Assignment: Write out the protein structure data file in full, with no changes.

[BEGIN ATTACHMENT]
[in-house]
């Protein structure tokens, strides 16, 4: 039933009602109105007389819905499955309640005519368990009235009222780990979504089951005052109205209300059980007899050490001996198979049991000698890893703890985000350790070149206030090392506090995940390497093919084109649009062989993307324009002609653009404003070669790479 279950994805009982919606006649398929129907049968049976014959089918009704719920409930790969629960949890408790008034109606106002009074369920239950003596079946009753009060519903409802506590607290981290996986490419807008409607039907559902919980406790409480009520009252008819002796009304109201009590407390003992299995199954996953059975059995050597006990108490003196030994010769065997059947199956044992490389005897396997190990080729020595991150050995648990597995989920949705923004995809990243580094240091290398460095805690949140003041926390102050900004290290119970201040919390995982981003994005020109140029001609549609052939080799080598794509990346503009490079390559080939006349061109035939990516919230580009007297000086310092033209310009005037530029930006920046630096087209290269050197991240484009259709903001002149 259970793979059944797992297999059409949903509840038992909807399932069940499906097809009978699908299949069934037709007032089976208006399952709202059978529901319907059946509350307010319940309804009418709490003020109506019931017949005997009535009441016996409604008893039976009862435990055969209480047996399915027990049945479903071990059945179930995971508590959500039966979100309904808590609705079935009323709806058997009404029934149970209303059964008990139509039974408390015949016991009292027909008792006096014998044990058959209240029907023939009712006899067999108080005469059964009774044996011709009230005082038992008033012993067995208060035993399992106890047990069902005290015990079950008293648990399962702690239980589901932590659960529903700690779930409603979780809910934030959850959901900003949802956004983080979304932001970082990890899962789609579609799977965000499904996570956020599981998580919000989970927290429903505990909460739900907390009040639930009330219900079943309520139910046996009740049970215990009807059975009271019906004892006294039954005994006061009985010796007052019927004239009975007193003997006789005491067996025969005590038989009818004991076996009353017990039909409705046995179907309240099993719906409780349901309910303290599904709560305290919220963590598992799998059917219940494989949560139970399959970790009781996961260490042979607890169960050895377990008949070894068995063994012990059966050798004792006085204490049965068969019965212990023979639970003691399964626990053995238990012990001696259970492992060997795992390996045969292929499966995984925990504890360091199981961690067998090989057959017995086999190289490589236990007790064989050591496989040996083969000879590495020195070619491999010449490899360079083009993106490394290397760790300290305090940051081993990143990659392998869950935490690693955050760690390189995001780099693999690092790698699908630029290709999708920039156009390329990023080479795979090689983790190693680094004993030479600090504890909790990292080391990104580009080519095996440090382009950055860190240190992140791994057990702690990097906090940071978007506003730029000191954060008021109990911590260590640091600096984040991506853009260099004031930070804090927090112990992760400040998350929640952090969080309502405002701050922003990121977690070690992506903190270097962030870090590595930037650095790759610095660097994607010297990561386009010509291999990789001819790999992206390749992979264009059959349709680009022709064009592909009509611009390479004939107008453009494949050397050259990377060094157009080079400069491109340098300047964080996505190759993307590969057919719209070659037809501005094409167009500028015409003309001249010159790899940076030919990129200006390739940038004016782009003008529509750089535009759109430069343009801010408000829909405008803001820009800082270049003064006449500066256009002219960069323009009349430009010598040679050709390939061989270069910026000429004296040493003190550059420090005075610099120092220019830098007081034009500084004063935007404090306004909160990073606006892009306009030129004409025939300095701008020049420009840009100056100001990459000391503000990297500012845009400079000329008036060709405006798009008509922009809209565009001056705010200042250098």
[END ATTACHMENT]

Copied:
[in-house]
């Protein structure tokens, strides 16, 4: 039933009602109105007389819905499955309640005519368990009235009222780990979504089951005052109205209300059980007899050490001996198979049991000698890893703890985000350790070149206030090392506090995940390497093919084109649009062989993307324009002609653009404003070669790479 279950994805009982919606006649398929129907049968049976014959089918009704719920409930790969629960949890408790008034109606106002009074369920239950003596079946009753009060519903409802506590607290981290996986490419807008409607039907559902919980406790409480009520009252008819002796009304109201009590407390003992299995199954996953059975059995050597006990108490003196030994010769065997059947199956044992490389005897396997190990080729020595991150050995648990597995989920949705923004995809990243580094240091290398460095805690949140003041926390102050900004290290119970201040919390995982981003994005020109140029001609549609052939080799080598794509990346503009490079390559080939006349061109035939990516919230580009007297000086310092033209310009005037530029930006920046630096087209290269050197991240484009259709903001002149 259970793979059944797992297999059409949903509840038992909807399932069940499906097809009978699908299949069934037709007032089976208006399952709202059978529901319907059946509350307010319940309804009418709490003020109506019931017949005997009535009441016996409604008893039976009862435990055969209480047996399915027990049945479903071990059945179930995971508590959500039966979100309904808590609705079935009323709806058997009404029934149970209303059964008990139509039974408390015949016991009292027909008792006096014998044990058959209240029907023939009712006899067999108080005469059964009774044996011709009230005082038992008033012993067995208060035993399992106890047990069902005290015990079950008293648990399962702690239980589901932590659960529903700690779930409603979780809910934030959850959901900003949802956004983080979304932001970082990890899962789609579609799977965000499904996570956020599981998580919000989970927290429903505990909460739900907390009040639930009330219900079943309520139910046996009740049970215990009807059975009271019906004892006294039954005994006061009985010796007052019927004239009975007193003997006789005491067996025969005590038989009818004991076996009353017990039909409705046995179907309240099993719906409780349901309910303290599904709560305290919220963590598992799998059917219940494989949560139970399959970790009781996961260490042979607890169960050895377990008949070894068995063994012990059966050798004792006085204490049965068969019965212990023979639970003691399964626990053995238990012990001696259970492992060997795992390996045969292929499966995984925990504890360091199981961690067998090989057959017995086999190289490589236990007790064989050591496989040996083969000879590495020195070619491999010449490899360079083009993106490394290397760790300290305090940051081993990143990659392998869950935490690693955050760690390189995001780099693999690092790698699908630029290709999708920039156009390329990023080479795979090689983790190693680094004993030479600090504890909790990292080391990104580009080519095996440090382009950055860190240190992140791994057990702690990097906090940071978007506003730029000191954060008021109990911590260590640091600096984040991506853009260099004031930070804090927090112990992760400040998350929640952090969080309502405002701050922003990121977690070690992506903190270097962030870090590595930037650095790759610095660097994607010297990561386009010509291999990789001819790999992206390749992979264009059959349709680009022709064009592909009509611009390479004939107008453009494949050397050259990377060094157009080079400069491109340098300047964080996505190759993307590969057919719209070659037809501005094409167009500028015409003309001249010159790899940076030919990129200006390739940038004016782009003008529509750089535009759109430069343009801010408000829909405008803001820009800082270049003064006449500066256009002219960069323009009349430009010598040679050709390939061989270069910026000429004296040493003190550059420090005075610099120092220019830098007081034009500084004063935007404090306004909160990073606006892009306009030129004409025939300095701008020049420009840009100056100001990459000391503000990297500012845009400079000329008036060709405006798009008509922009809209565009001056705010200042250098």